As resulted from the previous considerations, the ideal phase shift between the signals Q and I is 90 degrees i.e. the signals are in quadrature. Obtaining quadrature signals could be realized in different modes.

FIG. 5 depicts a signal splitter according to an embodiment of the invention. The splitter 103 comprises a binary divider 113 that receives a signal generated by the voltage controlled oscillator 102. The splitter 103 generates a binary signal used as a clock signal for a divide by two circuit comprising a first bi-stable circuit Q1, D1, Ck 1 ring-coupled to a second bi-stable circuit Q2, Q2 , D2, Ck2 for generating the relative phase shifted signals I, Q. The bi-stable circuits could be e.g. D flip-flops or D latches. It should be pointed out here that the first and the second bi-stable circuits could be the last two stages of the frequency divider 113. The signals I and Q are substantially in quadrature and therefore the PLL is substantially linear.

FIG. 6 depicts another embodiment of the signal splitter 103 according to the invention. The splitter 103 comprises a series coupling of a delay line 110 and an inverter 111.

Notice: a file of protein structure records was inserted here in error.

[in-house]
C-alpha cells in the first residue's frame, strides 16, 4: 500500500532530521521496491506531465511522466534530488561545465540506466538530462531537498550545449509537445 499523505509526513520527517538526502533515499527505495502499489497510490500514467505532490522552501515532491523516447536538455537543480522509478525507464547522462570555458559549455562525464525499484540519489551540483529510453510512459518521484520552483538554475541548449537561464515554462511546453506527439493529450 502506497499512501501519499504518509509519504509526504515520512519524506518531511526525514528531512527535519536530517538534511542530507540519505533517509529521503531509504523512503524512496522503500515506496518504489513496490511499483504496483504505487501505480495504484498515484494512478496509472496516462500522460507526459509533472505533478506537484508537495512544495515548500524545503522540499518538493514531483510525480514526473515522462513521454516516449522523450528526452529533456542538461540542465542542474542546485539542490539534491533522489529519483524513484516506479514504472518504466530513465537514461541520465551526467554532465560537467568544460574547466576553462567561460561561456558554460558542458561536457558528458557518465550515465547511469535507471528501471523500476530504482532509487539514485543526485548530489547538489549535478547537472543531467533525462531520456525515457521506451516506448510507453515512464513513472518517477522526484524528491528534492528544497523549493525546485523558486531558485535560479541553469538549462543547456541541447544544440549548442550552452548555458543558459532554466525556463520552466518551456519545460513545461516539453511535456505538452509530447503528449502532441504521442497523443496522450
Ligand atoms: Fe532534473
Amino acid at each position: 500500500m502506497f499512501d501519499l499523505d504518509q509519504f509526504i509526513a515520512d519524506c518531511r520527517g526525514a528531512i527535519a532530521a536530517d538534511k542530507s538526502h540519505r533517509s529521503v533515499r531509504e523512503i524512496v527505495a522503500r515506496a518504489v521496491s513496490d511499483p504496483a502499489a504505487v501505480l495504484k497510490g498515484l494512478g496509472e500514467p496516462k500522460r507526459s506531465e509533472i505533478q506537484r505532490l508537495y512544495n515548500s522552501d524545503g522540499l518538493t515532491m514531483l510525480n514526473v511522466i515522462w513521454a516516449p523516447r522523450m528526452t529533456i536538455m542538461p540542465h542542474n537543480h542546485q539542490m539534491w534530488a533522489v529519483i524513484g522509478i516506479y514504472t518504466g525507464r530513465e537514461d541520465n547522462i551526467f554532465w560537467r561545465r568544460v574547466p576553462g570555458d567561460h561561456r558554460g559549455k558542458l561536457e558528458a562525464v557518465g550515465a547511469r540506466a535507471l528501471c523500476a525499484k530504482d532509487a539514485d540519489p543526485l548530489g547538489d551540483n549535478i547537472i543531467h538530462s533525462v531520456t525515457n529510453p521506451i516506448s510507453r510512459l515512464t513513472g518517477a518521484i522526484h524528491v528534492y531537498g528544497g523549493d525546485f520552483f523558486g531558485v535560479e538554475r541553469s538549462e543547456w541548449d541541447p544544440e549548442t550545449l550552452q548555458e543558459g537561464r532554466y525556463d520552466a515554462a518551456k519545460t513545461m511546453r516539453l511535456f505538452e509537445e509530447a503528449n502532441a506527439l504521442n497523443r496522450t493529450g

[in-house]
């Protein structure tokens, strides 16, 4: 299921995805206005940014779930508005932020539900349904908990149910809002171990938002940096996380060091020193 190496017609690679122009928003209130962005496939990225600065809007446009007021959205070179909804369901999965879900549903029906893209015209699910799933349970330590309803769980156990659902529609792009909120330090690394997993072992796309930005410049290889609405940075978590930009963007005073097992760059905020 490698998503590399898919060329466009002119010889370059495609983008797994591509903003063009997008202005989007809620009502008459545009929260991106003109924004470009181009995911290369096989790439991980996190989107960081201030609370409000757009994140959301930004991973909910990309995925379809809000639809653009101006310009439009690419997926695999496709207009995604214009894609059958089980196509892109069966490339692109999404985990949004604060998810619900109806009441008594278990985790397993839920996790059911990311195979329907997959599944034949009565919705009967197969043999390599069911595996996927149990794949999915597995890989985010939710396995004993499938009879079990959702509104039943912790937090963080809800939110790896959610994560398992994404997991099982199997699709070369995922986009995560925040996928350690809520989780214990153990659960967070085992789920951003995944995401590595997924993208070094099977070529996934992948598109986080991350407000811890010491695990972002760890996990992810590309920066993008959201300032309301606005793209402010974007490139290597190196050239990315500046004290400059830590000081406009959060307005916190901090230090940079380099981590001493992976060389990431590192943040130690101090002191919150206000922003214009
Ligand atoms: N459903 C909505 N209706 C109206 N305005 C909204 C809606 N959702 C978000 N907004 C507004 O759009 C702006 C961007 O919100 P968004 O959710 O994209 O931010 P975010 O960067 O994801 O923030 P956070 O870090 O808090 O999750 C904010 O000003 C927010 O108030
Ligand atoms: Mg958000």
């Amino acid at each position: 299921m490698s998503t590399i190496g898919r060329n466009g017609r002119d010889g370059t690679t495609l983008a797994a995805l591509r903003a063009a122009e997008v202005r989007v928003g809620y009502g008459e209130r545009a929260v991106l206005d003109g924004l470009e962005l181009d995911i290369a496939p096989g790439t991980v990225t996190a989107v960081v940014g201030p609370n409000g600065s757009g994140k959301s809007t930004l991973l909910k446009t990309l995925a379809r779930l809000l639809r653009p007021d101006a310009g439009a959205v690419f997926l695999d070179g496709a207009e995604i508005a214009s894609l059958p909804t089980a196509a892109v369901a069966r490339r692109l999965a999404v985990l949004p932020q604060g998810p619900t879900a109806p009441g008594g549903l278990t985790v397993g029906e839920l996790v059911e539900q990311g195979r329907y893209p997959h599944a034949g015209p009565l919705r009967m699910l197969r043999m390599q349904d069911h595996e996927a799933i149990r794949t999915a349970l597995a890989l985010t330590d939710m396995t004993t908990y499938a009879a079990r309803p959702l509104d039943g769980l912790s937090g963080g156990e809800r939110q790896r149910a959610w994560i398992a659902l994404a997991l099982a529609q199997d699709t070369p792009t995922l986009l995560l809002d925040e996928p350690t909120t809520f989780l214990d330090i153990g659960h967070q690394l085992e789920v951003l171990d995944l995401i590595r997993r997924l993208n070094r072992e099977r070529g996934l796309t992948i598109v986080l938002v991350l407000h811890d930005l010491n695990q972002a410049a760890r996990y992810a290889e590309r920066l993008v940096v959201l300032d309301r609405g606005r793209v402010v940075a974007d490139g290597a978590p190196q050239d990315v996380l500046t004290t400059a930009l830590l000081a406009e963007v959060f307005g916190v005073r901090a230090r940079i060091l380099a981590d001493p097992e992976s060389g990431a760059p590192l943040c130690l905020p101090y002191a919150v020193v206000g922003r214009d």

FIG. 7 depicts a frequency detector according to an embodiment of the invention. The frequency detector 104 comprises a third flip-flop D3, Q3, Ck3 and a fourth flip-flop D4, Q4, Q4 , Ck4 driven by the reference signal Ref. The third and the fourth flip-flops have at their inputs D3, D4 the relative phase shifted signals I, Q. The outputs of the flip-flops Q3, Q4 are coupled to input terminals D5, Ck5 of a fifth flip-flop D5, Ck5, Q5, Q5 . The phase detector 104 generates the up frequency detector signal UFD obtained by binary multiplication between a signal generated by the fifth flip-flop D5, Ck5, Q5, Q5 at it's output Q5 and the signal obtained at the bar-output Q4 of the fourth flip-flop D4, Ck4, Q4, Q4 . The frequency detector 104 further generates the down frequency detector signal DFD obtained by binary multiplication of the signal obtained at the bar-output Q4 of the fourth flip-flop D4, Ck4, Q4, Q4 and the signal obtained at the bar-output Q5 of the fifth flip-flop signal obtained at the bar-output Q4 of the fourth flip-flop D5, Ck5, Q5, Q45 . A bar-output signal is relatively in anti-phase with the output signal generated by an output having no bar. Many combinatorial and sequential circuits have a normal and a bar-output e.g. multiplexers, flip-flops etc. Two AND-gates are added to generate signals that can directly control the first charge pump 201. After achieving phase lock, these signals will remain low, meaning that the first charge pump 201 controlled by these signals do not contribute in the phase noise and spurious signals of the PLL output.